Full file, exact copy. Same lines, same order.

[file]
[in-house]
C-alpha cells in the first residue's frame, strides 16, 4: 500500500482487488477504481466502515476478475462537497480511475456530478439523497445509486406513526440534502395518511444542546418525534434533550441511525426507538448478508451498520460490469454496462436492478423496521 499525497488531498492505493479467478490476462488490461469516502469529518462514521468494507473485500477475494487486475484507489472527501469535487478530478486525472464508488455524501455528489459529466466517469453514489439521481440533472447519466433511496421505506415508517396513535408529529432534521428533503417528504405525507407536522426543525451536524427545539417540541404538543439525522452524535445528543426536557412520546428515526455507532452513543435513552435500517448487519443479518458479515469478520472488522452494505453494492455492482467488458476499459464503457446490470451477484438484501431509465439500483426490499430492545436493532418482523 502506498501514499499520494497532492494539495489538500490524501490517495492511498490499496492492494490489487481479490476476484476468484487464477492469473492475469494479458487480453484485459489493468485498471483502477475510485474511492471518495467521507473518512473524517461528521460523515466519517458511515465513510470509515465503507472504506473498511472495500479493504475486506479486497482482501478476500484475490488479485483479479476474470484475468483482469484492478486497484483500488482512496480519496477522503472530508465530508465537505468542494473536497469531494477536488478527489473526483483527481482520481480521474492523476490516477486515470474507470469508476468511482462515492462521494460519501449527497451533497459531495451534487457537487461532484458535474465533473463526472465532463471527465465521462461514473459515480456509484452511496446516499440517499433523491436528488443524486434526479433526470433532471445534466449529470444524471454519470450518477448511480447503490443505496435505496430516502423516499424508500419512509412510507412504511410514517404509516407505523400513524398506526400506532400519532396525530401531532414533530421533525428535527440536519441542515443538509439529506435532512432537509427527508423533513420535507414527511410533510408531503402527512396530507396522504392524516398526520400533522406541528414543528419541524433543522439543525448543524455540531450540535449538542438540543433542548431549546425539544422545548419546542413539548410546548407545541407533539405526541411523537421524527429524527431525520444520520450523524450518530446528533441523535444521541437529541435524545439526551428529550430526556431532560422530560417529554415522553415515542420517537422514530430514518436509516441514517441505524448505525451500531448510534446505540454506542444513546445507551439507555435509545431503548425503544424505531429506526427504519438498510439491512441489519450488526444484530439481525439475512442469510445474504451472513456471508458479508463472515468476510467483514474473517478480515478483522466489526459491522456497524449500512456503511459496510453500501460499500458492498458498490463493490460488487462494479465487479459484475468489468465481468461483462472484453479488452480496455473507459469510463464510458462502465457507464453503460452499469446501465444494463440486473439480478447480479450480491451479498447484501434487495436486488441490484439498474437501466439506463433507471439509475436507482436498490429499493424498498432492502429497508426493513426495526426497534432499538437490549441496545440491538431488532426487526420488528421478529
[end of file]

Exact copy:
[in-house]
C-alpha cells in the first residue's frame, strides 16, 4: 500500500482487488477504481466502515476478475462537497480511475456530478439523497445509486406513526440534502395518511444542546418525534434533550441511525426507538448478508451498520460490469454496462436492478423496521 499525497488531498492505493479467478490476462488490461469516502469529518462514521468494507473485500477475494487486475484507489472527501469535487478530478486525472464508488455524501455528489459529466466517469453514489439521481440533472447519466433511496421505506415508517396513535408529529432534521428533503417528504405525507407536522426543525451536524427545539417540541404538543439525522452524535445528543426536557412520546428515526455507532452513543435513552435500517448487519443479518458479515469478520472488522452494505453494492455492482467488458476499459464503457446490470451477484438484501431509465439500483426490499430492545436493532418482523 502506498501514499499520494497532492494539495489538500490524501490517495492511498490499496492492494490489487481479490476476484476468484487464477492469473492475469494479458487480453484485459489493468485498471483502477475510485474511492471518495467521507473518512473524517461528521460523515466519517458511515465513510470509515465503507472504506473498511472495500479493504475486506479486497482482501478476500484475490488479485483479479476474470484475468483482469484492478486497484483500488482512496480519496477522503472530508465530508465537505468542494473536497469531494477536488478527489473526483483527481482520481480521474492523476490516477486515470474507470469508476468511482462515492462521494460519501449527497451533497459531495451534487457537487461532484458535474465533473463526472465532463471527465465521462461514473459515480456509484452511496446516499440517499433523491436528488443524486434526479433526470433532471445534466449529470444524471454519470450518477448511480447503490443505496435505496430516502423516499424508500419512509412510507412504511410514517404509516407505523400513524398506526400506532400519532396525530401531532414533530421533525428535527440536519441542515443538509439529506435532512432537509427527508423533513420535507414527511410533510408531503402527512396530507396522504392524516398526520400533522406541528414543528419541524433543522439543525448543524455540531450540535449538542438540543433542548431549546425539544422545548419546542413539548410546548407545541407533539405526541411523537421524527429524527431525520444520520450523524450518530446528533441523535444521541437529541435524545439526551428529550430526556431532560422530560417529554415522553415515542420517537422514530430514518436509516441514517441505524448505525451500531448510534446505540454506542444513546445507551439507555435509545431503548425503544424505531429506526427504519438498510439491512441489519450488526444484530439481525439475512442469510445474504451472513456471508458479508463472515468476510467483514474473517478480515478483522466489526459491522456497524449500512456503511459496510453500501460499500458492498458498490463493490460488487462494479465487479459484475468489468465481468461483462472484453479488452480496455473507459469510463464510458462502465457507464453503460452499469446501465444494463440486473439480478447480479450480491451479498447484501434487495436486488441490484439498474437501466439506463433507471439509475436507482436498490429499493424498498432492502429497508426493513426495526426497534432499538437490549441496545440491538431488532426487526420488528421478529